Några begränsningar av revisorns skadeståndsansvar enligt ABL - Normskyddsläran, befogad tillit och adekvat kausalitet

Detta är en Kandidat-uppsats från Lunds universitet/Institutionen för handelsrätt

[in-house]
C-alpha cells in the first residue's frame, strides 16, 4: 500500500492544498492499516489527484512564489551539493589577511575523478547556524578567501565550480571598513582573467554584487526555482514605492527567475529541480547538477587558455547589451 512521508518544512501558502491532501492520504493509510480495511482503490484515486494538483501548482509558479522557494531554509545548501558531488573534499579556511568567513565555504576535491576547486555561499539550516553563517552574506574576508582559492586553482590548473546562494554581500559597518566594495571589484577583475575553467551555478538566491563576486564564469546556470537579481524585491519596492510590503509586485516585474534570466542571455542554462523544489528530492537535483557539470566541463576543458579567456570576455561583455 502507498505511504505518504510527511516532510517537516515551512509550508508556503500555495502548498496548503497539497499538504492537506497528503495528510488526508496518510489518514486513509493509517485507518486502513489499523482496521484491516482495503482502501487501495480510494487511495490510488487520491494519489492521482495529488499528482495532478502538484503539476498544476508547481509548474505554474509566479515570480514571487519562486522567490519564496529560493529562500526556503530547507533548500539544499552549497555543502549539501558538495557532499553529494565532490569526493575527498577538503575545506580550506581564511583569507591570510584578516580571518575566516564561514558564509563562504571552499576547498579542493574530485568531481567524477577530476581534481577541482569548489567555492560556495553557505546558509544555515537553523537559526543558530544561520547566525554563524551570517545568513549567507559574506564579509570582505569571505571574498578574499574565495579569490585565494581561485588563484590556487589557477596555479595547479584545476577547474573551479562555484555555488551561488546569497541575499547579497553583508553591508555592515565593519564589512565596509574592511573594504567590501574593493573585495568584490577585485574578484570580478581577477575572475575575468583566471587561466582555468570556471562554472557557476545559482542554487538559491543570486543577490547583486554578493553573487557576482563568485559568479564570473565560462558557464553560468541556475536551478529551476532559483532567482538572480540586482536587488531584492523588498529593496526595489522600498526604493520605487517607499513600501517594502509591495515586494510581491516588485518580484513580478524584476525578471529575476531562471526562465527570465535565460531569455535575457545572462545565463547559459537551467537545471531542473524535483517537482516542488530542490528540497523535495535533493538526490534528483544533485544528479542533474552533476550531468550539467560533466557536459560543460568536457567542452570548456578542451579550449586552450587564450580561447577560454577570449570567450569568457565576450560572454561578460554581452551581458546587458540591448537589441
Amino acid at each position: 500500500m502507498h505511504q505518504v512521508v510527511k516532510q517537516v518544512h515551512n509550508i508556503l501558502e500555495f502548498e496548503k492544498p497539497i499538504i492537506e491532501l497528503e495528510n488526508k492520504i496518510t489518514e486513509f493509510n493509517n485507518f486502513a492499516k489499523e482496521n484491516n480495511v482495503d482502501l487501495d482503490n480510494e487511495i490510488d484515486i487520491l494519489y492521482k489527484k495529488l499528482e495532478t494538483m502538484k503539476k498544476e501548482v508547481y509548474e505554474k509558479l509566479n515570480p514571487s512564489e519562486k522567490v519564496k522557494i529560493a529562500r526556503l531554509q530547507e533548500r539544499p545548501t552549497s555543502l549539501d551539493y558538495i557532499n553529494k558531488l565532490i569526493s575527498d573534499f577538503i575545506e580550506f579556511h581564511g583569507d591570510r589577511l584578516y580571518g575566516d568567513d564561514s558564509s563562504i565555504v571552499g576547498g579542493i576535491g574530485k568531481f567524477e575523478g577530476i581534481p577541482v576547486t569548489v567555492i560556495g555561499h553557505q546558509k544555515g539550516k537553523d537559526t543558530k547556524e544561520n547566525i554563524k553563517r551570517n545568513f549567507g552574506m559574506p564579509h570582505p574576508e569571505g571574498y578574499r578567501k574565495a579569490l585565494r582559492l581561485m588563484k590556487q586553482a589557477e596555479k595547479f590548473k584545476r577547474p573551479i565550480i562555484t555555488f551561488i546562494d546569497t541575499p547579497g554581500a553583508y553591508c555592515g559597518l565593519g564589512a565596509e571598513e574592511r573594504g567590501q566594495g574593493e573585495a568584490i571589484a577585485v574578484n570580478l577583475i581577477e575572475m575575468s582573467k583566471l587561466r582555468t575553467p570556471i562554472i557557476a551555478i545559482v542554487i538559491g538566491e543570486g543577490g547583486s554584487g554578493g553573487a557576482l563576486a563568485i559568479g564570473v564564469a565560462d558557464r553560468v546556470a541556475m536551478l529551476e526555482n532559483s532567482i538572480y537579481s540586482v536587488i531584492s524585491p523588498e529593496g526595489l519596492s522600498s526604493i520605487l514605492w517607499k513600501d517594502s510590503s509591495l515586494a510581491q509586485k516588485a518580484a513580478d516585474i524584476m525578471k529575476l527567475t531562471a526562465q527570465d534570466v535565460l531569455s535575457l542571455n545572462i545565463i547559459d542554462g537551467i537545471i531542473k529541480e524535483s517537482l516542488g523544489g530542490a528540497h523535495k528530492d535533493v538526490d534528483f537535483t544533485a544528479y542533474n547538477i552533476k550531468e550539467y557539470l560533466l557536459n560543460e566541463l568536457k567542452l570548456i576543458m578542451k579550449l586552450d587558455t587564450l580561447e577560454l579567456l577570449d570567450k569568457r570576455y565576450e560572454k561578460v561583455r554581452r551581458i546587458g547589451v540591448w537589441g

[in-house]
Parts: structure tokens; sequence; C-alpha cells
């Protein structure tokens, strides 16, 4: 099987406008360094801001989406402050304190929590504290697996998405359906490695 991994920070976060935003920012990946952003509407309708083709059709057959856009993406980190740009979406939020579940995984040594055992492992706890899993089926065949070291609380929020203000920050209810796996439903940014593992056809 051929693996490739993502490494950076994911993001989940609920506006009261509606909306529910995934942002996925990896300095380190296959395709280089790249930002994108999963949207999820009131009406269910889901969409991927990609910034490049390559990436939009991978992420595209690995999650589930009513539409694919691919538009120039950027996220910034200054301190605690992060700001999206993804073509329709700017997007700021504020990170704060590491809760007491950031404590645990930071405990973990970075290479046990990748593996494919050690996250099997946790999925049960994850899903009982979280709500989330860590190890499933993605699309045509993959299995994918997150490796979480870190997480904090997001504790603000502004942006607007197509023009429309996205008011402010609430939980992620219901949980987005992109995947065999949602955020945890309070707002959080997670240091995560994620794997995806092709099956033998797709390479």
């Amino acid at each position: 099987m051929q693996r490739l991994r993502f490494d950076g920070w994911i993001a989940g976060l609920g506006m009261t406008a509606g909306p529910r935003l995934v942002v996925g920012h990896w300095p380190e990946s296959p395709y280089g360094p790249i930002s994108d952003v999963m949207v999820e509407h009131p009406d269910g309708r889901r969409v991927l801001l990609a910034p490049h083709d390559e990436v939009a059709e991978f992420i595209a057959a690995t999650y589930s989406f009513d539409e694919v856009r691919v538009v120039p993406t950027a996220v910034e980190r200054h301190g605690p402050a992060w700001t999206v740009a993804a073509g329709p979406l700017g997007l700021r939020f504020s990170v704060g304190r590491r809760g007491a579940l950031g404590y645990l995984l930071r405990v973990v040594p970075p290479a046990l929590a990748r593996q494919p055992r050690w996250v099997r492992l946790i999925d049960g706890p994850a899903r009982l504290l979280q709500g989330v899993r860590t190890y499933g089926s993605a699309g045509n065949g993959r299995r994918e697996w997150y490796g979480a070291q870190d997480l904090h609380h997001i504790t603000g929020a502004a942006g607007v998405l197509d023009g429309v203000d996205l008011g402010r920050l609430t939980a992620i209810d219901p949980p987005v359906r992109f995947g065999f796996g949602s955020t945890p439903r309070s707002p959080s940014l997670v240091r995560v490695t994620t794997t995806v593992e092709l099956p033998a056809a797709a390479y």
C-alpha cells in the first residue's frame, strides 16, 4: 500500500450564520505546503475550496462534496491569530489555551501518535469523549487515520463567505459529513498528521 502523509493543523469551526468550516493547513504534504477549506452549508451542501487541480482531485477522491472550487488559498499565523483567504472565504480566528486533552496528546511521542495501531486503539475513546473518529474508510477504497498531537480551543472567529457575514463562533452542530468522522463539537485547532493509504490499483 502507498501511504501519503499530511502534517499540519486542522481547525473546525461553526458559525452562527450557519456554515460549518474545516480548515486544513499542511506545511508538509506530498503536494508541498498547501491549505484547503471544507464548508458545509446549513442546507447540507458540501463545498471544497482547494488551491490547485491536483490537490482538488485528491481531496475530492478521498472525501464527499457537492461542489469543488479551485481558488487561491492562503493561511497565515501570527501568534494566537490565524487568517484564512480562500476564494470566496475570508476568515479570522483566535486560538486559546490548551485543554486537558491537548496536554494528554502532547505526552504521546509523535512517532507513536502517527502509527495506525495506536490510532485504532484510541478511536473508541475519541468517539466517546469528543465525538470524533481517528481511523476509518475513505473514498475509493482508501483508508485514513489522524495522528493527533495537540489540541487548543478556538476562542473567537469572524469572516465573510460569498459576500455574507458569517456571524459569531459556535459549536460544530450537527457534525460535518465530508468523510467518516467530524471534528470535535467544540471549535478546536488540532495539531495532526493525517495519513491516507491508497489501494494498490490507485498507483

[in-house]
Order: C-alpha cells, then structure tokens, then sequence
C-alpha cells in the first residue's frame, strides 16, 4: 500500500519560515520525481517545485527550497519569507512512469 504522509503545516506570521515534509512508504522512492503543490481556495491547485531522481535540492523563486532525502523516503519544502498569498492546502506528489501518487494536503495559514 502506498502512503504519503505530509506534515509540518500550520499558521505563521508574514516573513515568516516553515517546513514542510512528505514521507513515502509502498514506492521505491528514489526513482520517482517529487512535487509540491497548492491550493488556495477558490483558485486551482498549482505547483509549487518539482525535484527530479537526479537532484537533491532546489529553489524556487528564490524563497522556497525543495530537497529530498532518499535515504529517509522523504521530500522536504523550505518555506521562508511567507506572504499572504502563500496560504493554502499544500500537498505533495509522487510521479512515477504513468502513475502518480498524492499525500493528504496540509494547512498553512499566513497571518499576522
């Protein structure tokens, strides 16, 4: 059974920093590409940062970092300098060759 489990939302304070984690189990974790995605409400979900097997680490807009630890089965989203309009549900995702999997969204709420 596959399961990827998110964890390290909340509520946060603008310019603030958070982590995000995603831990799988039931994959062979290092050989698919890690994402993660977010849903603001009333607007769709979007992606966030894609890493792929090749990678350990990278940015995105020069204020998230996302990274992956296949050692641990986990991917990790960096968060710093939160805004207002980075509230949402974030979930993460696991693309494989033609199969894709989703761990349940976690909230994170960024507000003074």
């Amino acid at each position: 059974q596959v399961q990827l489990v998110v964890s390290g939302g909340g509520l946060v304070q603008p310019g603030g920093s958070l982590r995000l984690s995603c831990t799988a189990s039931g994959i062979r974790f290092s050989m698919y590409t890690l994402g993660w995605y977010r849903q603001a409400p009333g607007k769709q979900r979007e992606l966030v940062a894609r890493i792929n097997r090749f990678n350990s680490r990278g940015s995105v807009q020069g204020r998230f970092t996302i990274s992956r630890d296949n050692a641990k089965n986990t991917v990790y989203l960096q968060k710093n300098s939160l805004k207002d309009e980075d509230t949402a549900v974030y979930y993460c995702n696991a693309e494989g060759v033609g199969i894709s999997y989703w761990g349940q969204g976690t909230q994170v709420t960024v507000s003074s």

Sammanfattning: This thesis intends to discuss and analyze in what way the auditor's liability for damages is limited by the requirement of the principle of norm protection, justified trust and adequate causality. Because the principles are not stipulated in law, they have instead been defined and explained in court. The most important court decisions in the thesis are the Prosolviacase and the BDO-case. The principle of norm protection means that only the interests that the violated rule is intended to protect can be able to invoke a claim for damages and demand compensation. The principle was applied for the first time in the BDO case and has to some extent limited the auditor's liability, in particular with regard to external damage cases. With regard to internal damages cases, it is still unclear. Justified trust is a principle which means that if a damaged party has attached a trust to information that is considered to be justified, he or she can make a claim for damages. In practice, it should be the case that justified trust can be attached to an annual report as it constitutes an essential part of a decision basis. Like the principle of norm protection, the principle has only been applied in external damage cases, however, it is unlikely that justified trust can be achieved in an internal damage case. The requirement of adequate causality has been addressed in all court-cases in the thesis and has developed the principle to some extent. The causality assessment has in all cases been applied through the theory of difference, which involves a comparison between a hypothetical course of events and the actual course of events. If the hypothetical course of events shows a more favorable financial result for the damaged party, there is causality. In the Prosolvia case, which is the first case in the area, a relief of evidence is applied in the examination of whether causality existed. The judgment was strongly criticized due to the causality assessment that formed the basis for the liability for damages against the auditor. In subsequent judgments, the Supreme Court has stated that no facilitation of evidence shall be applied in the assessment of causality, which should have meant that the principle limits the auditor's liability to a greater extent than before. Like the previous principles, it is uncertain how it can limit the auditor's liability in internal damage cases as there have been no such cases after the Prosolvia case. The adequacy requirement has not been dealt with to a greater extent and probably can not alone constitute a limitation of damage liability for the auditor.

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